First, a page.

Yes. It was referenced once (in the fire episode, I think) and then dropped, thank goodness; it seemed the writers were trying to pile on the Puritianness of her character, and, you know, what's more Puritian than Christianity? (I wish instead they'd made, say, Oscar a Christian rather than a, um, you know.) That misstep aside, Angela is probably the most intriguing character on the show, and I'd cast Angela Kinsey in a second in almost any female role in any film; I think she's clearly the show's best actor, smallish part notwithstanding.

Dale

Edited by M. Dale Prins

Metalfoot on Emmanuel Shall Come to Thee's Noel: "...this album is...monotony...bland, tripy fare..."

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  • 3 weeks later...
Important public service announcements from the most important people on television.

Heh... I was just watching some of those. The "Smell" one just cracks me up for some reason, and the "Jelly Beans" PSA is so true.

"I feel a nostalgia for an age yet to come..."
Opus, Twitter, Facebook

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  • 1 month later...

Anyone catch the season-finale tonight? There was a small development between Jim and Pam. And by small, I mean a moment that makes one go "WHHHAAATTT???"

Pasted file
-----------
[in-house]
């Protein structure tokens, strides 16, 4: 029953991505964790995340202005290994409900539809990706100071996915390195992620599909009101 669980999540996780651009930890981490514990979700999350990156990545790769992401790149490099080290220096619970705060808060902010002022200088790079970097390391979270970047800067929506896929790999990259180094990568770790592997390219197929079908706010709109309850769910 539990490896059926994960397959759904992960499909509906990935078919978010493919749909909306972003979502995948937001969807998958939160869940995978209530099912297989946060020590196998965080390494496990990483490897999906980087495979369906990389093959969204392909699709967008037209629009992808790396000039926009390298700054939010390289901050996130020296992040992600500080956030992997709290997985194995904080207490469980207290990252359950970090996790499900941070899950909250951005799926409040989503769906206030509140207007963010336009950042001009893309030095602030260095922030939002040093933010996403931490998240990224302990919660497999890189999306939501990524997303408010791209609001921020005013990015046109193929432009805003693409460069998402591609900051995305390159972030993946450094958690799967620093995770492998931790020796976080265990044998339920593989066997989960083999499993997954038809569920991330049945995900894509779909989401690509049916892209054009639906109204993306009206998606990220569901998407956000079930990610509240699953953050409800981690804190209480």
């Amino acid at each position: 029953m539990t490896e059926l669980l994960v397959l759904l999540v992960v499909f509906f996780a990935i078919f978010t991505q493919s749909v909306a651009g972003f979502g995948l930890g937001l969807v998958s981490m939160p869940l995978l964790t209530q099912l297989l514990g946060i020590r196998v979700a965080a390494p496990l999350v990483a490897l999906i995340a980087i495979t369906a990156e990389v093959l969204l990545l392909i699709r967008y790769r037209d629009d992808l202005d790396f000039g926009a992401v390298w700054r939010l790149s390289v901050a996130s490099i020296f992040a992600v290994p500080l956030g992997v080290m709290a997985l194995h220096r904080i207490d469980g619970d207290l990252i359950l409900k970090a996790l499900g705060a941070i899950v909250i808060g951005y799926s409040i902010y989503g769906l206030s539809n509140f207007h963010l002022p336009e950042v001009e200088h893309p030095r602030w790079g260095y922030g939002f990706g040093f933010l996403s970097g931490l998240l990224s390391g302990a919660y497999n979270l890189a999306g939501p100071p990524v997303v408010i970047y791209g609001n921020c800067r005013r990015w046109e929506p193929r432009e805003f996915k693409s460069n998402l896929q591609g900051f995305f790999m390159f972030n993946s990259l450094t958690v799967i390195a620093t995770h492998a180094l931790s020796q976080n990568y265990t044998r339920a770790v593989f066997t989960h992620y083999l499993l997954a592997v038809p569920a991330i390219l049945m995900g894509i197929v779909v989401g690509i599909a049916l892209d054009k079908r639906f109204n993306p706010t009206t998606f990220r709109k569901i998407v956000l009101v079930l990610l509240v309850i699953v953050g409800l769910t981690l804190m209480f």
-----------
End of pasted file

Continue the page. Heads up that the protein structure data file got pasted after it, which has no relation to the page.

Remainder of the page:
I know. Where can they possibly go from there? I mean, the romantic in me loved it, but...the unrequited tension of flirting is always better than actualization. Just like real life!

Sara Zarr

author, person.

sarazarr.com

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Things are going to be awkward around the office, that's for sure. Even more so than usual.

I hope this doesn't mean Jim and Pam stop annoying Dwight. "I can move things with my mind". :D

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That's how you do a season finale, folks. Wonderful.

Clint, are you saying you didn't care for the development between Jim and Pam? I think it's The Office's greatest moment yet, a sign of confidence on the part of the writers that they can make that relationship work without sinking the show.

The thing with Michael and his two dates. That's just ... weird.